A Gynae's Perspective on Abortion Post Roe V Wade
TW: please be aware we’ll be discussing pregnancy, abortion rights, rape and adult/child death in this piece.
Post the repealing of Roe V Wade in the US, our Co-Founder Dr Sarah Welsh shares an expert perspective on the essential need for universal reproductive rights and reflects on her experience working in the NHS.
"Before launching HANX with my Co-Founder Farah, I worked in NHS gynaecology and obstetrics. During medical school, I realised how much I wanted to help and support women through key points in their life, such as problems with periods, during pregnancy, childbirth, fertility problems, menopause and much more so I went into this as my speciality. It was something I really enjoyed. I felt a great deal of empathy for my patients and it was extremely rewarding to make a difference in what could be such significant times in their lives. There’s a wonderful mix of medicine and surgery in O&G and the work is very varied. That being said, it can be extremely emotionally (and physically, at times) challenging, and is not a career for the faint hearted!
Why do people have abortions?
The United States Supreme Court’s landmark abortion ruling is atrocious. Repealing Roe v Wade will massively impact reproductive rights and women’s health - and is already. So many of us are horrified by the news of the 10 year old child who became pregnant after being raped and had to leave her home state of Ohio to access a safe and legal abortion. If we are unable to even have the autonomy to decide what happens to our bodies, what is the purpose of all other human rights?
I see so many hot takes on social media or in the news which carry a very narrow understanding of the motivations of people seeking abortions. “Unwanted pregnancy” is the reason we speak about the most, however, this can cover many different situations. Here in the UK at abortion clinics, we would ascertain whether the pregnancy would fall into any of the below categories:
- if it continued (and was less than 24 weeks in gestation), it would involve risk to the physical or mental health of the pregnant patient or any existing children of their family
- the abortion is necessary to prevent grave permanent injury to the physical or mental health of the pregnant patient
- if continued, and a child was born, there is substantial risk that the child would suffer from physical or mental abnormalities to be seriously handicapped.
Abortions can be carried out for multiple reasons, including the patient not being able to properly care for a child, to prevent the negative mental health impact from having a child, preventing severe health issues for the patient (such as high risk of stroke when pregnant) or the potential baby (such as severe genetic abnormalities). Working in abortion clinics, you see a vast variety of circumstances: pregnancy as a result of rape, being under 15 years old, not being ready for a family or the opposite - already completed their family, and many simply accidentally got pregnant. I would occasionally see patients who had just found out their unborn baby would be very unlikely to be born alive, or if it was, then it would likely die within hours or days. These patients opted for an abortion before the pregnancy got to that stage, for understandable reasons. Others had been advised by their doctor to have an abortion because the risk of the pregnancy posed significant health risks to themselves.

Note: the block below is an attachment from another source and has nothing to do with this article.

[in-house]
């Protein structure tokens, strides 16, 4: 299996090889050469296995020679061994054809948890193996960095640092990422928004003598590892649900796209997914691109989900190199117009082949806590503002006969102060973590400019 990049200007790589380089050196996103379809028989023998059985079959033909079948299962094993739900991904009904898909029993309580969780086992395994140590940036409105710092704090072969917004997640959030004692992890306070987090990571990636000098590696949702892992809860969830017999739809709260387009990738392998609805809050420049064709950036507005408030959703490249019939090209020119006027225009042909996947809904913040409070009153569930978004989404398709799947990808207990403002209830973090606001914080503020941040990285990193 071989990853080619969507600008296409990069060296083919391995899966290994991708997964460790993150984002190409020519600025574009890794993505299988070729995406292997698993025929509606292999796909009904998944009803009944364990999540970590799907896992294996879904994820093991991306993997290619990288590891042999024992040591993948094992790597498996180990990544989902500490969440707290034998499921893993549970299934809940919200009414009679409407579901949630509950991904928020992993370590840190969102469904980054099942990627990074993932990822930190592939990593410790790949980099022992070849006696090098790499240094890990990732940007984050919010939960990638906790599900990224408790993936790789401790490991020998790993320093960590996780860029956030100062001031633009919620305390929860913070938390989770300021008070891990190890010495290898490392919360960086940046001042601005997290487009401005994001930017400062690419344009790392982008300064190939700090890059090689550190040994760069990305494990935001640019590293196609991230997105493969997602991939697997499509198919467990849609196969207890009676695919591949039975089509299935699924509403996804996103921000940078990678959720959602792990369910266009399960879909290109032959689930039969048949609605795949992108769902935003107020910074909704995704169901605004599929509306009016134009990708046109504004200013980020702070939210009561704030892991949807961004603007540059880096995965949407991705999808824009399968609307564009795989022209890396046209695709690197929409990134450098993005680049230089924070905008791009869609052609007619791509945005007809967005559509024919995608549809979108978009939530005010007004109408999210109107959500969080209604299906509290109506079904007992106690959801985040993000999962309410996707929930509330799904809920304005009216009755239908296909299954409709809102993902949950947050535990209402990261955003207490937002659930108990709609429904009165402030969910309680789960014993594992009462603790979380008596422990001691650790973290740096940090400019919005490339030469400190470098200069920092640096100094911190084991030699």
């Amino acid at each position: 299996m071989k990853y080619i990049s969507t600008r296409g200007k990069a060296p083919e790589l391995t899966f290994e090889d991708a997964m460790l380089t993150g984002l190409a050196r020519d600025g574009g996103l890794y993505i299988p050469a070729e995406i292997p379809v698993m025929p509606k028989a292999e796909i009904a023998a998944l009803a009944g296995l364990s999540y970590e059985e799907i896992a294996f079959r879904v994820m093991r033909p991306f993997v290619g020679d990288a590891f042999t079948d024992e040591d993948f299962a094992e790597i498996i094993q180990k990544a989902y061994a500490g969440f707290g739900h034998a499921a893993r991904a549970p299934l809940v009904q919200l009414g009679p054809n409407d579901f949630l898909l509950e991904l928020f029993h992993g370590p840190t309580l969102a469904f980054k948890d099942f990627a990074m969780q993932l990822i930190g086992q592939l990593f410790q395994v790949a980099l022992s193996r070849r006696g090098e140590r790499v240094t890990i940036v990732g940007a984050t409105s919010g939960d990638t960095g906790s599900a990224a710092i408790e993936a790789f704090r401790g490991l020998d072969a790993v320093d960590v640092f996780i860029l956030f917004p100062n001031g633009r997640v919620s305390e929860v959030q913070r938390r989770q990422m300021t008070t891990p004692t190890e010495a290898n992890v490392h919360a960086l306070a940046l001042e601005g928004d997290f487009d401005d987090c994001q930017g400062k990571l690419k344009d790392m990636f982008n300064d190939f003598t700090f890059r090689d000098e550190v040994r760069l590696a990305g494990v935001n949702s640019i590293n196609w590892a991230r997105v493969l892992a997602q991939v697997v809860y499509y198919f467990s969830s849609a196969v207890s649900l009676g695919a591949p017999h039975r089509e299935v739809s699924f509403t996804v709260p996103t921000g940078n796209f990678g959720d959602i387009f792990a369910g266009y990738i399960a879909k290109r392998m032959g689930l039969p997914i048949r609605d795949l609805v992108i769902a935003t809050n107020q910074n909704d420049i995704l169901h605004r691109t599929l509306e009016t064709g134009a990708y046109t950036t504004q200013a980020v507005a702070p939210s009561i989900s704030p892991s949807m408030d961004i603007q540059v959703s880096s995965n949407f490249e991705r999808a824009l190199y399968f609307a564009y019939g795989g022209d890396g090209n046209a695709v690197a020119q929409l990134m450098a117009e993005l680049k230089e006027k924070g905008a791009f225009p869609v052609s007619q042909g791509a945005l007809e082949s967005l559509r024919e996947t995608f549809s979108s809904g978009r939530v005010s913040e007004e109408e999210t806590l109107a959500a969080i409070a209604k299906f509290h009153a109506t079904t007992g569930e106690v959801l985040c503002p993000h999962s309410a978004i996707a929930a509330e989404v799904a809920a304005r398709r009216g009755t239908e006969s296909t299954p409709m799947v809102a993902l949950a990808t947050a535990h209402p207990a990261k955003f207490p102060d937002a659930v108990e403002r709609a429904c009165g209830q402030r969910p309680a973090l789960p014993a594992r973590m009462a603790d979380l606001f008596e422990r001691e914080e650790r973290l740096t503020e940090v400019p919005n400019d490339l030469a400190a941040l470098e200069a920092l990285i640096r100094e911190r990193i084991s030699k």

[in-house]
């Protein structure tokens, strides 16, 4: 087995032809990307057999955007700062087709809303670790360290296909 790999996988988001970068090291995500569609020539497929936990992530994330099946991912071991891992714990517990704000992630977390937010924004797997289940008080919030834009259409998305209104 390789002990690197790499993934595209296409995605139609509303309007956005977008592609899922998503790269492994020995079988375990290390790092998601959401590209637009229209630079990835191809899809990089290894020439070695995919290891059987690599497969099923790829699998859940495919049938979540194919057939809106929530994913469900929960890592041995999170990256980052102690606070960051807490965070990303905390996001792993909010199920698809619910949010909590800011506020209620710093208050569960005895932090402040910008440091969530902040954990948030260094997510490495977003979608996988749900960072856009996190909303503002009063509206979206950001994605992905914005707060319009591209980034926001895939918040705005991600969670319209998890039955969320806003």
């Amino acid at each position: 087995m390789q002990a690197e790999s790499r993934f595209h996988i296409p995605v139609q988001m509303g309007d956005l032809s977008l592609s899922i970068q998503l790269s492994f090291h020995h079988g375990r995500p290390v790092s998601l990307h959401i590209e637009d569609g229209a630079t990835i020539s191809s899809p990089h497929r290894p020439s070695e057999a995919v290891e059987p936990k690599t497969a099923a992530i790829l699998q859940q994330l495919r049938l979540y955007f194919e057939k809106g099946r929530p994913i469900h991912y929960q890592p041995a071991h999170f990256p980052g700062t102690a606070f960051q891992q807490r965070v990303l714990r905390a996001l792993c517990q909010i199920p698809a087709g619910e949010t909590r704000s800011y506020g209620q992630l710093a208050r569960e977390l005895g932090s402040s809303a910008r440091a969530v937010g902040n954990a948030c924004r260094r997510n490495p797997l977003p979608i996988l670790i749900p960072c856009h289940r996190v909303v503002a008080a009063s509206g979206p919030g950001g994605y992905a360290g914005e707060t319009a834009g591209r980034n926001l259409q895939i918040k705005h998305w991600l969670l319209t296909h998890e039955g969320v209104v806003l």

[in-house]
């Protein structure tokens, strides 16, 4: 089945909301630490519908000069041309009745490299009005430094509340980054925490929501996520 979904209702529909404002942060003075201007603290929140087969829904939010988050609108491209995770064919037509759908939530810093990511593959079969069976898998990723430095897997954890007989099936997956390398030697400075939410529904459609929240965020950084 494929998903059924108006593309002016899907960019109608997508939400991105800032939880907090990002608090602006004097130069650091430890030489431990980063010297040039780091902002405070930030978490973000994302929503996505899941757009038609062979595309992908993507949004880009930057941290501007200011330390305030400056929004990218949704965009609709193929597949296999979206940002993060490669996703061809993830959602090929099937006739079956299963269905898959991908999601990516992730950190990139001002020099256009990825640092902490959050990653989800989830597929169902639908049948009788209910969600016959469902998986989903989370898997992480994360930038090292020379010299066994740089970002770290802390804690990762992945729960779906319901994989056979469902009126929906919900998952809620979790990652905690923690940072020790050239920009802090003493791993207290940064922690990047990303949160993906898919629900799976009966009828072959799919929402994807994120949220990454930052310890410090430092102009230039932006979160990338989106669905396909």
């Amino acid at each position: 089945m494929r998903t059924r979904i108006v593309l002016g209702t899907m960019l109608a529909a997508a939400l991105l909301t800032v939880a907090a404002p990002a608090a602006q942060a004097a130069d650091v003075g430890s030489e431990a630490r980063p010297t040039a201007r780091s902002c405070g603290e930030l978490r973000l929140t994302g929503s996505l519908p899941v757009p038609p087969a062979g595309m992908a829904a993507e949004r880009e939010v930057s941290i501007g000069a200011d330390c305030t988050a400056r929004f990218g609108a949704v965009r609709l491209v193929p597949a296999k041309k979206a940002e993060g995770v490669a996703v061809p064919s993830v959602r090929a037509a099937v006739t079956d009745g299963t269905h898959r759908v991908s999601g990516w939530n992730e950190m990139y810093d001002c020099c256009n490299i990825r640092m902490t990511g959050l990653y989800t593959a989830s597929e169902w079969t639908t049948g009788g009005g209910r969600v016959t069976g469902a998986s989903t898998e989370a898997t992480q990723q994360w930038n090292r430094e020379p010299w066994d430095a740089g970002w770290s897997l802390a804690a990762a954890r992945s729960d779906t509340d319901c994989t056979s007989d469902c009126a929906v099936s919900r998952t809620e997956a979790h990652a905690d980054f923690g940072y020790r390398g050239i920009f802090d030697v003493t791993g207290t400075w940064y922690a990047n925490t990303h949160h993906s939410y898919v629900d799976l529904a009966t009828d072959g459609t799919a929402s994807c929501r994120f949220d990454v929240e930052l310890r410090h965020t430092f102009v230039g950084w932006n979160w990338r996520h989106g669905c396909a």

As doctors, we consider the patient’s wider social physical and mental health circumstances when assessing their will for an abortion. Put simply, the patient in front of us comes first.
How do I get an abortion in the UK?
Abortions are accessible in the UK, but unfortunately there are still barriers, mainly due to the taboos around abortion. For some it is a straight forward decision, others less so. Many people feel that they will be judged when accessing care, are worried about seeking help or keep their own abortion private if they do have one due to persistent stigma. However, there are a lot of resources out there to support you, if you need an abortion here in the UK, and the staff in clinics staff treat patients with care and compassion.